Childhood obesity in the UK, is fast food exposure a factor?
We have collected data on the time and location of the openings of all fast food outlets in the UK between 1968 – 1986. Combining the fast food data with data on clinically measured BMI of the respondents from the 16 year follow-up of the 1970 British Cohort Survey (BCS), we estimate the effect of the proximity from one’s house and the durations since the openings of all fast food outlets established until 1986, on their BMI in 1986 and changes in BMI. Throughout all regressions we fail to find any evidence of fast food access having a positive effect on BMI. Moreover, we attempt to measure exposure in terms of duration and distance simultaneously. We generate an intensity measure by aggregating the time since the opening of the closest fast food outlets, divided by their respective distances from one’s house. Regressing adolescent BMI on our intensity measure along with testing several alterations of its functional form does not yield any support of a positive relationship of BMI and the exposure to fast food.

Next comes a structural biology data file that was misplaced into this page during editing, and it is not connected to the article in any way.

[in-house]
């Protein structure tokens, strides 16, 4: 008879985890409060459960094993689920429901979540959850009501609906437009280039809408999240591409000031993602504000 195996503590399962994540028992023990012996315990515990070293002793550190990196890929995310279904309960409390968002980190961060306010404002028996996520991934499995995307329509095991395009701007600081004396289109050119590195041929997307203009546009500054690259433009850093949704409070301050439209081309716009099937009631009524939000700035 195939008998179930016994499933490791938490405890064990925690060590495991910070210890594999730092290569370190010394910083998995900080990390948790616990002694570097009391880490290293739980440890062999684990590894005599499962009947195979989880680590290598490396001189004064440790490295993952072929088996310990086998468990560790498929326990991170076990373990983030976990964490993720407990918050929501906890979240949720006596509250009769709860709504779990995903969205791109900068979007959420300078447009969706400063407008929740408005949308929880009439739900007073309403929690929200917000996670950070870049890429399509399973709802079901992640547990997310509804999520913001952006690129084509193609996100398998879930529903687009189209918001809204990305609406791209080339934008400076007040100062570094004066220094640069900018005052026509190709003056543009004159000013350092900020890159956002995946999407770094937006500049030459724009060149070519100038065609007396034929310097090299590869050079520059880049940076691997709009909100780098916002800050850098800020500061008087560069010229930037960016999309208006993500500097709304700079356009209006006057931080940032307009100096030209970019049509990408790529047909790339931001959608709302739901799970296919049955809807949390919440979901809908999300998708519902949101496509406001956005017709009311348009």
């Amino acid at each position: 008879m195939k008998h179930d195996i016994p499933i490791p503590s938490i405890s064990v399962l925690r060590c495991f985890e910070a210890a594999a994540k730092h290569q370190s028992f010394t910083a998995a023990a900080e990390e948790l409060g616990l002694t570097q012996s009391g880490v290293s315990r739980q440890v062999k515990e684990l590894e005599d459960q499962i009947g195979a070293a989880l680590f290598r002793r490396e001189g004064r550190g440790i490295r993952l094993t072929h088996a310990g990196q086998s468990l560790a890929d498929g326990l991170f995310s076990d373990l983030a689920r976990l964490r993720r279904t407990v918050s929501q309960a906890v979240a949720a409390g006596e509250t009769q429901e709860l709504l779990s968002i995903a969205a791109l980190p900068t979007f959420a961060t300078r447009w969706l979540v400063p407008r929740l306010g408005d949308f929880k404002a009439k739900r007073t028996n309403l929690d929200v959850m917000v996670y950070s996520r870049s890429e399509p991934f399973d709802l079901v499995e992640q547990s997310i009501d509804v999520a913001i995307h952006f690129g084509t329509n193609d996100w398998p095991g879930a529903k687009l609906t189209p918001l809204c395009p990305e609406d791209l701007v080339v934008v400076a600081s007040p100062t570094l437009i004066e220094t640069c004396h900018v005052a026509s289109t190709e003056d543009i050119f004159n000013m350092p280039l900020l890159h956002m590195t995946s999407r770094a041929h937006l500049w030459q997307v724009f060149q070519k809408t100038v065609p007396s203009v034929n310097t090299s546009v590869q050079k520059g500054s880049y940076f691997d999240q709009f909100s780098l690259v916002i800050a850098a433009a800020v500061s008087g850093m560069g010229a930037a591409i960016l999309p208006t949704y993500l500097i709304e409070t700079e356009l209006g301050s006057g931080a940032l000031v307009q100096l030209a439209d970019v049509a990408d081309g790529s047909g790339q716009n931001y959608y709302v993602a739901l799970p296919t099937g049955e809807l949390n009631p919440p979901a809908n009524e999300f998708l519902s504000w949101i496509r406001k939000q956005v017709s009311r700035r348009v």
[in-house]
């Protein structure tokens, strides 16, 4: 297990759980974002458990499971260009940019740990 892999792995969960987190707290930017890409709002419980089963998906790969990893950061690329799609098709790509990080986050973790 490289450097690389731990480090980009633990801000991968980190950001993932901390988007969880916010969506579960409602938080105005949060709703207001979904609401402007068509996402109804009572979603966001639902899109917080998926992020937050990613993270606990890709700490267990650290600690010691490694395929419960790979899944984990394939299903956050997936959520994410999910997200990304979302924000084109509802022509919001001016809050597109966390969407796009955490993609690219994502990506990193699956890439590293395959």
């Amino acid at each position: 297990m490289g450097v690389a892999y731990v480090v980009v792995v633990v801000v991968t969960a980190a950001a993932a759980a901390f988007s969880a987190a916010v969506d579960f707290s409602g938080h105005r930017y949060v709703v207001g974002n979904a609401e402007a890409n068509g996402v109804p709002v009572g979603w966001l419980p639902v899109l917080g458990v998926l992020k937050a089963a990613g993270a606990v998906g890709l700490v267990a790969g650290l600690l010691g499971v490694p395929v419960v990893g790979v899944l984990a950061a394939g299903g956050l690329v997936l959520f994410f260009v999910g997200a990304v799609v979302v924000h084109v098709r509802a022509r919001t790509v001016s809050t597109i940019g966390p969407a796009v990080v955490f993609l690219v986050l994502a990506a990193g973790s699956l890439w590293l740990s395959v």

To assess whether fast food treatment was indeed as if randomly assigned, we have investigated in the determinants of fast food locations throughout the time period of our study using multiple datasets. We do not find a consistent pattern in observed area level determinants of fast food location as is commonly observed today. Neither do we find that the early wave of fast food establishments targeted obesity prone households or particularly unhealthy areas. Our results are robust when restricting the analysis to estimating the effect of distance to the outlets of the fast food company that experienced a sharp and unexpected supply shock. We also make use of an individual’s exogenous proximity to a fast food distribution centre as a predictor of fast food proximity in an IV- analysis.